Science students receive more than $2 million in scholarships 

The College of Science awarded more than $700,000 in scholarships and awards to 275 current science students for merit, need and undergraduate research experiences for the 2015-16 academic year. The university awarded $1.43 million to 403 incoming freshmen in the College of Science. In aggregate, 678 science students received more than $2.16 million in scholarship awards.

The distinguished and highly competitive Oregon State University Presidential Scholarships were awarded to outstanding Oregon high school seniors who will join OSU as freshmen in the College of Science in 2015-2016. Each of the 10 science students received an award amount of $10,000 per year (up to four years). The scholarships are made possible by the generous philanthropic support of alumni and friends.

Scholarships enable the College to attract, retain and inspire top students, most of whom go on to high achieving careers in industry, graduate school, medical school and other professional programs after graduation. Oregon State’s financial need-based scholarships also help academically talented low-income and first-generation students from Oregon and elsewhere stay and excel in college.

According to an article in the Chronicle of Higher Education last month, money is a constant worry for low-income students, whose parents can’t cover most college expenses. According to University of Michigan sociology professor Dwight Lang, loans and significant debt are inevitable but reduced with scholarship support. Summer vacations, he worries, are often spent working for wages instead of in unpaid internships that would significantly enhance a student’s “cultural capital.”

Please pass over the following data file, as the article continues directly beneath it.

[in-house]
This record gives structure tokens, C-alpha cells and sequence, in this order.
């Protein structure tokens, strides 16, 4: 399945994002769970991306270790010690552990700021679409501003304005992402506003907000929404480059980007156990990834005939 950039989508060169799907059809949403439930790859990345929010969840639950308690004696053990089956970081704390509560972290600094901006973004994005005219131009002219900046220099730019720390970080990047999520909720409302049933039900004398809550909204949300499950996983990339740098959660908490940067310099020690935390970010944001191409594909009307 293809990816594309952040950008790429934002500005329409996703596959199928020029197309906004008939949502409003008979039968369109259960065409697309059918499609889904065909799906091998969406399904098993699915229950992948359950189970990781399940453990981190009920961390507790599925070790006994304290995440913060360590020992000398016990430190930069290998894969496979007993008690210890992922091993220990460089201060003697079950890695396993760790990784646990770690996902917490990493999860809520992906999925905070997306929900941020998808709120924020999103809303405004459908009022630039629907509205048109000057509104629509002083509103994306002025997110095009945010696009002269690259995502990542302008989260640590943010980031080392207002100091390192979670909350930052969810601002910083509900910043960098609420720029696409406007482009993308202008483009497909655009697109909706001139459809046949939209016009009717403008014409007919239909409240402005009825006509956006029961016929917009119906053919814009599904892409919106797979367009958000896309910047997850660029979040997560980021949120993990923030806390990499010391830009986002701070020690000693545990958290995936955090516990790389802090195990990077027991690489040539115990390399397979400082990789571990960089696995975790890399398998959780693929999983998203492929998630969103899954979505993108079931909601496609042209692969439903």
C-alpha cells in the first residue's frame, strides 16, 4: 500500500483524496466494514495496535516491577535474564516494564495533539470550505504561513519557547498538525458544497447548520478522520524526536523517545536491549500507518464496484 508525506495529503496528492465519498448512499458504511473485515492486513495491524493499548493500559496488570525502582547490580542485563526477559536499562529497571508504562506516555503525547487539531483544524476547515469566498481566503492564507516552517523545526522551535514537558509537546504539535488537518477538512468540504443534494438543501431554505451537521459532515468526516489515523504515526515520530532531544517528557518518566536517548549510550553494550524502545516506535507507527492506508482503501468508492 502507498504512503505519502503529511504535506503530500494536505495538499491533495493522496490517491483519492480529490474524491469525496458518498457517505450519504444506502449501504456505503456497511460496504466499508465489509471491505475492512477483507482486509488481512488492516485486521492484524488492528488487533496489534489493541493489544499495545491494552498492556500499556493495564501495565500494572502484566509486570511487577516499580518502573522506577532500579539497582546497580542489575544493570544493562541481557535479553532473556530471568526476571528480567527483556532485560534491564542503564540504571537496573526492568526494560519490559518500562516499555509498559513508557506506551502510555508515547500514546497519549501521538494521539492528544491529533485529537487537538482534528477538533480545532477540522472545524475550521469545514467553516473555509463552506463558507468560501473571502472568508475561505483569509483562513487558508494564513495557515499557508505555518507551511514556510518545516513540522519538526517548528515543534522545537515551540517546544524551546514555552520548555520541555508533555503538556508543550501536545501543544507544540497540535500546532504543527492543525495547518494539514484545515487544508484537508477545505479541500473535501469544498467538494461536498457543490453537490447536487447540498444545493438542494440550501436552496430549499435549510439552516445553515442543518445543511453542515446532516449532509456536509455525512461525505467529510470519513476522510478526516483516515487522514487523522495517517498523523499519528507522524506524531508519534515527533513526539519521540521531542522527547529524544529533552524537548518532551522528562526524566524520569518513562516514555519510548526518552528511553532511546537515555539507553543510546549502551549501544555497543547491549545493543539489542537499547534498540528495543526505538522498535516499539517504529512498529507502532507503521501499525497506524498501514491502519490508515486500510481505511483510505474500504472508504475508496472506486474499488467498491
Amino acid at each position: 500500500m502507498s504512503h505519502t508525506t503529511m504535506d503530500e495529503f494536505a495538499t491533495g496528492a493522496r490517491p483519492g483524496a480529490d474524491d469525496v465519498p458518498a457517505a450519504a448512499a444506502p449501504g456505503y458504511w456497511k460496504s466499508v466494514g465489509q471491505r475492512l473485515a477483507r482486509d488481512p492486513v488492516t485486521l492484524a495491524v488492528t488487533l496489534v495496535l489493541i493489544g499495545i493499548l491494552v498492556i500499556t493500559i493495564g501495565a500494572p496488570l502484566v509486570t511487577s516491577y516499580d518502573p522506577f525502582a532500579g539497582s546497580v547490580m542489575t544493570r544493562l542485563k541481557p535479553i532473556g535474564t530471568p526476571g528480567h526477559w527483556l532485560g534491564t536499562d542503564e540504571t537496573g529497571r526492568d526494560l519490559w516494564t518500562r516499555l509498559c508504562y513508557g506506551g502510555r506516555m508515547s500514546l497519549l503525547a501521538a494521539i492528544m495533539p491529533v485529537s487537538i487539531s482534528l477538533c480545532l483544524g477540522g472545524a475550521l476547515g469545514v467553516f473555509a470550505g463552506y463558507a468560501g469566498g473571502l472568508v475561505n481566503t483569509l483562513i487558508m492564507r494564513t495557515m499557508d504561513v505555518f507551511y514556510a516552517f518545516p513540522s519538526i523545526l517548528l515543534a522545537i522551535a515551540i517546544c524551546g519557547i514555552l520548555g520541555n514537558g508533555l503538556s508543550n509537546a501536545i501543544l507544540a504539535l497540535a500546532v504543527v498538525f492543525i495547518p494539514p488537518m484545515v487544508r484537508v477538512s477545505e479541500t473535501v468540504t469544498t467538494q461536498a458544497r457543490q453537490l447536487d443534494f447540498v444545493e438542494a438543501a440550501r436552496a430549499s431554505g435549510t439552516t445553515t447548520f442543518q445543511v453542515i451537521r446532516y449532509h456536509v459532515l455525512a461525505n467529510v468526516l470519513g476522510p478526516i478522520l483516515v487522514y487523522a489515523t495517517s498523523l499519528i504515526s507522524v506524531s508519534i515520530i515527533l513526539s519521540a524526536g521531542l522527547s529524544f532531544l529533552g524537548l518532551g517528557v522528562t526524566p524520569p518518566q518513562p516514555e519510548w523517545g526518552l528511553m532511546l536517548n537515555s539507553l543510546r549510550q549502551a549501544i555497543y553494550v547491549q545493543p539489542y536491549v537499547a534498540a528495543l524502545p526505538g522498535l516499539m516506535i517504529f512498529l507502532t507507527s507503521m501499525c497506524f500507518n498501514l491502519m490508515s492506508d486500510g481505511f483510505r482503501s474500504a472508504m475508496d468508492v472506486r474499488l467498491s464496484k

First-generation college students typically have more financial need so scholarships play an ever-important part of their education equation. In the College of Science, the number of first-generation college students has risen from 20% to 29% in the last three years. Many of these science students are high achieving.

Many scholarship students in the College attest to the value of scholarships in easing the financial burden on their families and enabling them to focus on academics, research, enriching volunteer activities and post-college career goals. Scholarships help offset in-state tuition for three terms of $10,000 and the additional $16,300 for room and board as well as fees and books.